Through this work, OIG helps to identify and recover billions of dollars in fraudulent, abusive, or wasteful payments and also raise awareness of these critical issues among policy makers, government agencies, and the health care community at large.  We engage the health care community and promote compliance with program rules and requirements.  OIG has a strong track record of building on our successes, employing all oversight and enforcement tools available to us, and maximizing our impact in protecting the integrity of government health care programs and the health and welfare of people served by them.

Health Care Fraud, Waste, and Abuse Are Serious Problems Requiring Sustained Commitment to Fight Them

Fraud, waste, and abuse in the health care system cost taxpayers billions of dollars each year and put beneficiaries’ health and welfare at risk.  The impact of these losses and risks is magnified by the growing number of people served by these programs and the increased strain on Federal and State budgets. 

Although there is no precise measure of health care fraud, we know that it is a serious problem that demands an aggressive response.  OIG has been leading the fight against health care fraud, waste and abuse for more than 30 years.  Since the inception of the HCFAC Program in 1997, audits and investigations under the Program  have returned to the Federal Government $18 billion in fraudulent or misspent funds.  Over the past fiscal year alone, OIG has opened more than 1,700 health care fraud investigations.  Additionally, OIG’s enforcement efforts have resulted in more than 900 criminal and civil actions and over $3 billion in expected investigative recoveries in FY 2010.  The small number of providers who are intent on abusing the system can cost taxpayers billions of dollars.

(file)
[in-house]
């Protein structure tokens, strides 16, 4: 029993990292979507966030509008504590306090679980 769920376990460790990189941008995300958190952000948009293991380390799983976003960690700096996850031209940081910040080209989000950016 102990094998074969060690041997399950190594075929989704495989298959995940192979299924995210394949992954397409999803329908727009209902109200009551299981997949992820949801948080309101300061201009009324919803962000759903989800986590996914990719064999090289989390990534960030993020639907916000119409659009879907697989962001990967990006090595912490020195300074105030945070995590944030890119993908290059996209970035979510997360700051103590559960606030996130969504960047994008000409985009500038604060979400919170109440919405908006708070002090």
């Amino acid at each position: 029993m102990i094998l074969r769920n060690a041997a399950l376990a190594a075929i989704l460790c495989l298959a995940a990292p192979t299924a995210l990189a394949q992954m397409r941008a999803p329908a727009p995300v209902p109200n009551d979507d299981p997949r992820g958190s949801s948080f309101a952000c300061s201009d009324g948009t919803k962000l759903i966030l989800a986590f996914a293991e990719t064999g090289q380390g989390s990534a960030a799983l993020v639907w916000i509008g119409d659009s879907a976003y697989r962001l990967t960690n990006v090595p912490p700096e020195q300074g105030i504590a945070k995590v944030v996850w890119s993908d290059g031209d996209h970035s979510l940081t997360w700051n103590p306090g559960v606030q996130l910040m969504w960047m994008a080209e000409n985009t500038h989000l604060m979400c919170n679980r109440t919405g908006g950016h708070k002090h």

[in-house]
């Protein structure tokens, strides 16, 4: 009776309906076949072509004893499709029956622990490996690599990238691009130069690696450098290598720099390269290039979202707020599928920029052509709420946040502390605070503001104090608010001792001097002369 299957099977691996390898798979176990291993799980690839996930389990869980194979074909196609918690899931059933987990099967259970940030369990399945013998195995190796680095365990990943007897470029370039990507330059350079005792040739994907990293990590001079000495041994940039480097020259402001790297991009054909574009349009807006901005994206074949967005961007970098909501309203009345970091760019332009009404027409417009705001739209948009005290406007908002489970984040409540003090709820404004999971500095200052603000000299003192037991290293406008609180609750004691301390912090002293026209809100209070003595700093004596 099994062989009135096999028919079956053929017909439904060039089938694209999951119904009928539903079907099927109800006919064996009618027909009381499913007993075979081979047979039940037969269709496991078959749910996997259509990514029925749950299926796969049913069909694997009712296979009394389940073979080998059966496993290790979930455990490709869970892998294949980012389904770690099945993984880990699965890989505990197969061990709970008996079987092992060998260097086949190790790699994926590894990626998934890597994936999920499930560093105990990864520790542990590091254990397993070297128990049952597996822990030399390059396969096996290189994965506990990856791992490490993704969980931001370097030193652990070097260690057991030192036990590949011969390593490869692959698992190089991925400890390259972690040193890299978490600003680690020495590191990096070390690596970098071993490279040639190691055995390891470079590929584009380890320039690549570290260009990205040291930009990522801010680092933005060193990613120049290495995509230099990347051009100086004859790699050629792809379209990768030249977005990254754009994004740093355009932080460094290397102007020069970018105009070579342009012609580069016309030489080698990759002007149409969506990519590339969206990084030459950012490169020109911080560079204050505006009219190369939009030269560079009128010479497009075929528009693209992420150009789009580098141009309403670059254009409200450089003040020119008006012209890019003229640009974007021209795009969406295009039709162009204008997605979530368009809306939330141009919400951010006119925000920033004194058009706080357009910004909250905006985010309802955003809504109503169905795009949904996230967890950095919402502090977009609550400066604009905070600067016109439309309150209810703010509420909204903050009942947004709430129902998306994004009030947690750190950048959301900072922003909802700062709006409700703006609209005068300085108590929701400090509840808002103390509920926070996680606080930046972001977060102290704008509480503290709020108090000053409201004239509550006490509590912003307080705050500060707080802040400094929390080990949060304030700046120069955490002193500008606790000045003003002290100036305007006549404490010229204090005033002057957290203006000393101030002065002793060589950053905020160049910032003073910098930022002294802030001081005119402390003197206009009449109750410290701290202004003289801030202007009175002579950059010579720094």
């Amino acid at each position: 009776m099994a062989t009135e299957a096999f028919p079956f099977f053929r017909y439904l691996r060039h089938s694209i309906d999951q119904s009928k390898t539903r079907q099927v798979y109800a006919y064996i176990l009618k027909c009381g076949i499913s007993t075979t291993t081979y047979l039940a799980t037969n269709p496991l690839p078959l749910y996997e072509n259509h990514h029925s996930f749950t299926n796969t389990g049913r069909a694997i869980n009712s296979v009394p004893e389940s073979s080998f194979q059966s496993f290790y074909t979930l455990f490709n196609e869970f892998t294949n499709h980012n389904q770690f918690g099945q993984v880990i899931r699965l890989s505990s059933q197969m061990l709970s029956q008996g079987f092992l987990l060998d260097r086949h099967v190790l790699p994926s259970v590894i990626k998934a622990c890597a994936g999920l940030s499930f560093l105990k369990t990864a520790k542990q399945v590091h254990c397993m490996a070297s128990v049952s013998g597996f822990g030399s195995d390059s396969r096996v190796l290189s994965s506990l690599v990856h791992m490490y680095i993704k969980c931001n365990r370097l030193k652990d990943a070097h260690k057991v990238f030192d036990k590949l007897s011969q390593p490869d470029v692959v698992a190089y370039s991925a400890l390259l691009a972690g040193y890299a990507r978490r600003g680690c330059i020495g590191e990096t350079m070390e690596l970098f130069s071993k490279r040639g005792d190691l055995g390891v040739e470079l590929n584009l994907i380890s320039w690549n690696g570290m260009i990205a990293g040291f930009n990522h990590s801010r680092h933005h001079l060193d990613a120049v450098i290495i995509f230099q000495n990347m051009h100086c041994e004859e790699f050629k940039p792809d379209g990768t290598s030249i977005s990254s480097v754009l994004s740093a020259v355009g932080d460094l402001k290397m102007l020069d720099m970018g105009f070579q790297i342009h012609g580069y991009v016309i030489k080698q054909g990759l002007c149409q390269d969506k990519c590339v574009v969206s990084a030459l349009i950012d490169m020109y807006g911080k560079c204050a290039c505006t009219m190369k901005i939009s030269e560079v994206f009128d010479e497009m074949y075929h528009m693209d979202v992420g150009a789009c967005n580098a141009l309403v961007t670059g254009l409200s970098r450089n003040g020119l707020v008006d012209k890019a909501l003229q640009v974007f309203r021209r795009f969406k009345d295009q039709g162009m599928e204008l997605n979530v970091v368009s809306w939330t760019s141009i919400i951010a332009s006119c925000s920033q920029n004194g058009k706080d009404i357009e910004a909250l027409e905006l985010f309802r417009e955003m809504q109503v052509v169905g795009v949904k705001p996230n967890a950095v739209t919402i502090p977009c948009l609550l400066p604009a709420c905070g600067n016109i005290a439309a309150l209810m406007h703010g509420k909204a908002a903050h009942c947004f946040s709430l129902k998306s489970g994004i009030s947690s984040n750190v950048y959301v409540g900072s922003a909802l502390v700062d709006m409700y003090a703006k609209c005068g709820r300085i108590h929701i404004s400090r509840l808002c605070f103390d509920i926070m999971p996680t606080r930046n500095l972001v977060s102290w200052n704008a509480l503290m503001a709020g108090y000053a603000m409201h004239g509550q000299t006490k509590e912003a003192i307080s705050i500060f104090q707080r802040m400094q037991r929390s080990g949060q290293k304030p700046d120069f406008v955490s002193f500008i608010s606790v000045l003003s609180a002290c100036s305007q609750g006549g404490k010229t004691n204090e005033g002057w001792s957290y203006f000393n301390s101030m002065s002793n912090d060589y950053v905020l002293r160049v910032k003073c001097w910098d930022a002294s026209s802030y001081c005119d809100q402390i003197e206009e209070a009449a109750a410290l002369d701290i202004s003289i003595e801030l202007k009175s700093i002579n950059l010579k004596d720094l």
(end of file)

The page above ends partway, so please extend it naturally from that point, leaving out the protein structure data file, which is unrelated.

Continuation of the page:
In the fight against health care fraud, we work closely with DOJ, our Federal, State, and local law enforcement partners, and our colleagues at the Centers for Medicare & Medicaid Services (CMS) and the Food and Drug Administration (FDA).  OIG conducts joint investigations with law enforcement agencies where there is concurrent jurisdiction and where sharing expertise or authority will lead to the best results possible.  Additionally, commercial and private insurance entities and trade associations, such as the National Health Care Anti-Fraud Association (NHCAA), play pivotal roles in the identification and prevention of health care fraud. 

Health care fraud schemes commonly include purposely billing for services that were not provided or were not medically necessary, billing for a higher level of service than what was provided, misreporting costs or other data to increase payments, paying kickbacks, illegally marketing products, and/or stealing providers’ or beneficiaries’ identities.  The perpetrators of these schemes range from street criminals, who believe it is safer and more profitable to steal from Medicare than to traffic in illegal drugs, to Fortune 500 companies that pay kickbacks to physicians in return for referrals.